cutting through the drift in the Yazoo Pass. Two thousand men are 
there now. The enemy have a force of cavalry a short distance ahead 



256 NAVAL FOBCES ON WBSTEEN WATEES. 

of US, and an occasional skirmish takes place. I learn that the enemy 
sent a little boat up the Tallahatchie and Coldwater, with two guns 
on her bow, to look after us, but soon returned. 

Secrecy is out of the question, as it is as fully known at Grenada 
what we are doing as it is here. Grenada is only about 84 miles from 
here, and only 54 from Coldwater. 

The obstacles become more and more formidable, but not, perhaps, 
insurmountable, and I am yet fearing that boats as large as the gun- 
boats are will not be able to pass through, and it will take ten days 
more to get out the drift from the cut-off, and then it is uncertain 
what further obstructions the fleet will find in the Coldwater. The 
scouts I send report unfavorably to taking boats through of any size, 
or as large as gunboats. 

I am, general, very truly, your friend, 

W. A. GOEMAN. 

Major-General John A. McClernand, 

Thirteenth Army Corps. 



Report of Lieutenant-Commander Smith, U. S. Navy, commanding expedition, 
making reference to army operations in clearing the pass, and other matters, 
including capture of steamer lottie. 

U. S. S. Kattler, 
Helena, Ark., February 18, 1863. 

Sir: The Juliet has just touched for coal. Nothing has occurred 
that has come to my knowledge to hasten or retard the operations of 
the army in clearing Yazoo Pass of its obstructions since my last date, 
the 15th instant. Not knowing the orders of the Cricket, and believ- 
ing that she was only waiting to convoy the Sovereign to you, and the 
tenor of your orders seeming to express that I might attach her if I 
could, I sent word to Langthorne to join me here. 

Fortunately, instead of coming, he sent me a copy of your orders, 
and stating that the Sovereign was watched for an opportunity to 
destroy her, even as she was at Memphis. I at once sent the Forest 
Rose to him, with orders for the Cricket to remain with the Sovereign. 

The Forest Rose is now just above Helena on her return. 

By the Juliet I learn that the Cricket remains at Memphis. 

The Chillicothe and this vessel have been obliged to engage their 
whole force of men in saving the coal from one of the navy barges,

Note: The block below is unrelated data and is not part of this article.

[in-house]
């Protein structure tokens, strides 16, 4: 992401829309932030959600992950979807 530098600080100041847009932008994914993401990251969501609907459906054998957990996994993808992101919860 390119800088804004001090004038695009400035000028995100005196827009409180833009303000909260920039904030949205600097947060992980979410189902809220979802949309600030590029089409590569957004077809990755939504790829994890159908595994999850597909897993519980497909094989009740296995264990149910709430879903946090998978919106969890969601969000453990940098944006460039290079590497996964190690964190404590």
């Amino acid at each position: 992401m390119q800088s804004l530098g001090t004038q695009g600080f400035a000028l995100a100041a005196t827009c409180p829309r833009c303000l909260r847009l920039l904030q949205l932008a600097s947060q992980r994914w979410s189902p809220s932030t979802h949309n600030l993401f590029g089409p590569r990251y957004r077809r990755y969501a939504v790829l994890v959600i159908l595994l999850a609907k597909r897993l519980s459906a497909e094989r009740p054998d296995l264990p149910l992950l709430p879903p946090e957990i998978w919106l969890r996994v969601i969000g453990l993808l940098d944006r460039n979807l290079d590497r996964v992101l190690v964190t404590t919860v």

carelessly allowed to snag or ground by the river falling. 

This is our second day with it, and I expect to have it secure by 
night. I have two small barges of coal ready for our expedition, and 
will have for a third the one which we are now filling from the 
injured barge, in all about 27,000 bushels. Large barges could not be 
managed in Yazoo Pass. These are of 12,000, 10,000, and 5,000 
bushels capacity ; will have to drop them ahead of the steamers. 

The Forest Rose has returned. She was fired into opposite Buck 
Island, on the Arkansas side. She landed and destroyed the prop- 
erty near, consisting of dwelling, storehouses, and negro houses. She 
took away 21 negroes and delivered them to the army at Memphis. 
Took also 2 horses, 2 mules, 500 pounds bacon, 154 blankets, 40 
shovels, 16 barrows, 1 barrel molasses, and 4 sacks of corn. He also 
has 5 prisoners, which I send with his statement by the Juliet., Qn 



NAVAL FOBCES ON WESTERN WATERS. 257 

his way up, too, he captured a small steamboat called the Lottie, and 
sent her to Cairo with his other prize, the Chipfewa Valley. 
Respectfully, yours, 

Watson Smith, 
liieutenant-Com/mander, First Division Light-Drafts. 

Acting Rear- Admiral David D. Portek, 

Gorwmanding Mississippi Squadron. 



Keport of lieutenant-Commander Smith, U. S. Navy, refen'ing to reported pres- 
ence of Confederate vessels in Coldwater Biver. 

U. S. S. Rattler, 
Helena, Ark., February 18, 1863. 
Sir : The Marmora has arrived and your letters, two of them of the 
14th instant, have been received. One orders that George W. Brown, 
acting master, in command of the Forest Rose, be kept under close 
arrest, the other that he be sent down to you. I send him down in 
the Juliet. 

I enclose his account of the capture of three men. I hope a com- 
mander will be sent for the Forest Rose, as sickness has made us 
deficient of oiRcers already. The copy of your letter to Lieutenant-